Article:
For weeks I have been reading memes on social media diligently reminding me that this time is a blessing; our air is cleaner, we have been gifted quality time with loved ones, we are all appreciating family members just a little bit more in their absence, we’re getting more rest – so on and so forth- While I whole heartedly believe all these things to be true and beautiful in their own right, I also find myself carrying around a significant amount of shameful fear in the acknowledgment that I feel extremely triggered.
I am making a conscious decision to sit with these feelings and evaluate, as opposed to doing what’s always come natural for me: running, avoiding, frantically reaching and searching for something to make me feel better and less uncomfortable. In sitting with these feelings, I can’t help but wonder- Could struggling to stay at home be triggering to those who have always struggled to feel at home in their bodies?
People with eating disorders are typically very disciplined and pride themselves on accomplishments and productivity. These qualities are like the socially acceptable equivalent to perfectionism. While many of us are finding comfort in regimentation and strict routines, this can run parallel to our disease and cause an unhealthy sense of Déjà vu.
Addictions across the board can have many common denominators. One of these denominators is isolation. So, while here I am speaking directly on eating disorders, this can apply to any addiction- be it drugs, alcohol, food, sex- and I must admit, in this new strange form of seclusion, I sense some previously dormant feelings becoming re-activated. To me mandatory isolation reminds me of being sick. It reminds me of completely being solitary, not connected and innately different than the rest of the world. Isolation is a place where it can be extremely easy to get “stuck in your own head.” It is reminiscent of days that seemed pointless to partake in and were obsessively centered around food. In our isolation we can feel cut off from support systems or even worse- be closely confined to unhealthy or even toxic situations.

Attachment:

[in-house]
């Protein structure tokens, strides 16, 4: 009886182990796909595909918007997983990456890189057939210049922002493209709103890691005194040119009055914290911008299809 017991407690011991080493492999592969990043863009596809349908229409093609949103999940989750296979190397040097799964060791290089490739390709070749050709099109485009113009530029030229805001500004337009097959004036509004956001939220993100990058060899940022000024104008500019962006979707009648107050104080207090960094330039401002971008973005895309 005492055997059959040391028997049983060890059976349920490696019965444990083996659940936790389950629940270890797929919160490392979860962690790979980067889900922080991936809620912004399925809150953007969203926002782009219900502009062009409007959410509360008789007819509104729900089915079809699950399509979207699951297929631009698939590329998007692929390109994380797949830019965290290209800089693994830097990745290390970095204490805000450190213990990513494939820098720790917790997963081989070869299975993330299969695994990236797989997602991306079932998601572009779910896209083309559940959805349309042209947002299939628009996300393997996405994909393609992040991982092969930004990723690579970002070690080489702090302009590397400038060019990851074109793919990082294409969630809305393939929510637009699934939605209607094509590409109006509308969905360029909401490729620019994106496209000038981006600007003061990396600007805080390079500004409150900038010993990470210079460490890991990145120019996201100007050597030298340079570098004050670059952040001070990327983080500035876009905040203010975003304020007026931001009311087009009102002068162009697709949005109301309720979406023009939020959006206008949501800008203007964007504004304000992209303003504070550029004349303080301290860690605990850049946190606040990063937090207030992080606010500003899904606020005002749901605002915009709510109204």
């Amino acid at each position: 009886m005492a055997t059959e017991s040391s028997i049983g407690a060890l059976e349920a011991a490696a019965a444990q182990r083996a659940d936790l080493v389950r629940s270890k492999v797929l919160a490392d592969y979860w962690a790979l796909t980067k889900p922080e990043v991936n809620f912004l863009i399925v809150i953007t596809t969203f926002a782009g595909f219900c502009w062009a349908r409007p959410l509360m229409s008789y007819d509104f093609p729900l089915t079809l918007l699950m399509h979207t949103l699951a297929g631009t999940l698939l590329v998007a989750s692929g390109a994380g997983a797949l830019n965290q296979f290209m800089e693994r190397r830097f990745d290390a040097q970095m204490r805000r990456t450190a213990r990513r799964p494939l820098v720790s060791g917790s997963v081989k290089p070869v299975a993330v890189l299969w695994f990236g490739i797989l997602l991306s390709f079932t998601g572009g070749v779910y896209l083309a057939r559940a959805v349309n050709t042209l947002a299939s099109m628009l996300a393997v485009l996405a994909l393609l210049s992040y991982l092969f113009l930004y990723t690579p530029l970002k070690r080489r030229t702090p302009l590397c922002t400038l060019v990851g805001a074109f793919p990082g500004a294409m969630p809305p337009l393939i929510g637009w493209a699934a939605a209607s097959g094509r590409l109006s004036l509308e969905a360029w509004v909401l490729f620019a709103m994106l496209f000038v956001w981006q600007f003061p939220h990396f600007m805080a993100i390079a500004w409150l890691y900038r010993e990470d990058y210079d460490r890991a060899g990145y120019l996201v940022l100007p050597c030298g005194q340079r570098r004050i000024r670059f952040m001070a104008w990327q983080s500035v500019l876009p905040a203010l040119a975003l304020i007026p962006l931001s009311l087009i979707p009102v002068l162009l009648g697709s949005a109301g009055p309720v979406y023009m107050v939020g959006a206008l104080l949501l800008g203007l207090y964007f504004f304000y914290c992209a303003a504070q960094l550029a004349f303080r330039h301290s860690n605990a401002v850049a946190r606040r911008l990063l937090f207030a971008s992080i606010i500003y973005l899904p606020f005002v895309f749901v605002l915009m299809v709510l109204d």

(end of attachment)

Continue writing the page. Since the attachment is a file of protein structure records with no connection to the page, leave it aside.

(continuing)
Having teenagers, my days are yet again, largely centered around food. Usually the first question anyone asks is “What’s for dinner” and the next is –Is today a day I need to venture out to the grocery store? And here is where I realize that small successes are now new quests to conquer.
I considered myself to have been in recovery for 17 years and still to this day the grocery store is source of major anxiety. Its too much. Too many lights, too many people, too many choices. Too many questions – am I being healthy this week? Am I succumbing to the fact that I am raising teenage boys and need to stock up on shit food because they are, after all, growing boys and I don’t want them to be weird and not eat boxes of Oreos? Am I doing all organic this week? High protein low carb? Maybe Vegan?? Its overwhelmingly distracting and chaotic for me. For someone with an eating disorder, having to push past hundreds of people with all your food choices glaringly on display is like a humiliating walk of shame. I cannot tell you how many times I’ve wanted to make a sign to stick in my cart that says, “IM NOT A GLUTTON – I HAVE A BIG FAMILY – THIS ISNT ALL FOR ME!” As if this thought process wasn’t unhealthy enough, all of a sudden we now have actual signs to remind you to take only what you need.
Do not take too much.
Do not be greedy and leave others without.
To many of us still trying to intuitively just know and trust what we need, this can be a daunting task filled with uneasiness and shame.
Then there is the issue with Social Media and the newest pop culture catch phrases. Sayings like: “Netflix Binge” (insinuating that watching television is comparable to some overpowering, savage act of debauchery) and “Quarantine 15” (suggesting that we have no restraint and will all gain 15 pounds just from being home) Not to mention the Instagram influencers squatting their dogs and re-enacting TRX moves with silk scarves slammed into door jams because now you have absolutely no excuse and isn’t a global pandemic the perfect time to get into shape?!
We are existing in an environment where all the outside signals are telling us – CONTROL THIS! Control your snacking. Control your anxiety. Control your fear and your anger. Control your weight gain. We are getting mixed messages from ourselves and the outside world that this lack of routine and control is what’s going to eventually lead to our demise -but for us it was always our routine and control that were the hands of death holding us under.
Maybe what we need to do is fight to be ok without it. To be just as beautiful and strong and empowered sitting on the couch as we are out there crossing accomplishments off our lists. Maybe we need to hold onto the same amount of self-acceptance during our third episode of “Tiger King” as we have after we finish a competition. Maybe we need to dig into the grounds of our home and make peace with the roots the same way we need to dig into our center and make peace with our hearts. Maybe our vulnerability in saying, ‘I’m not ok’ is where our loveliness and strength resides.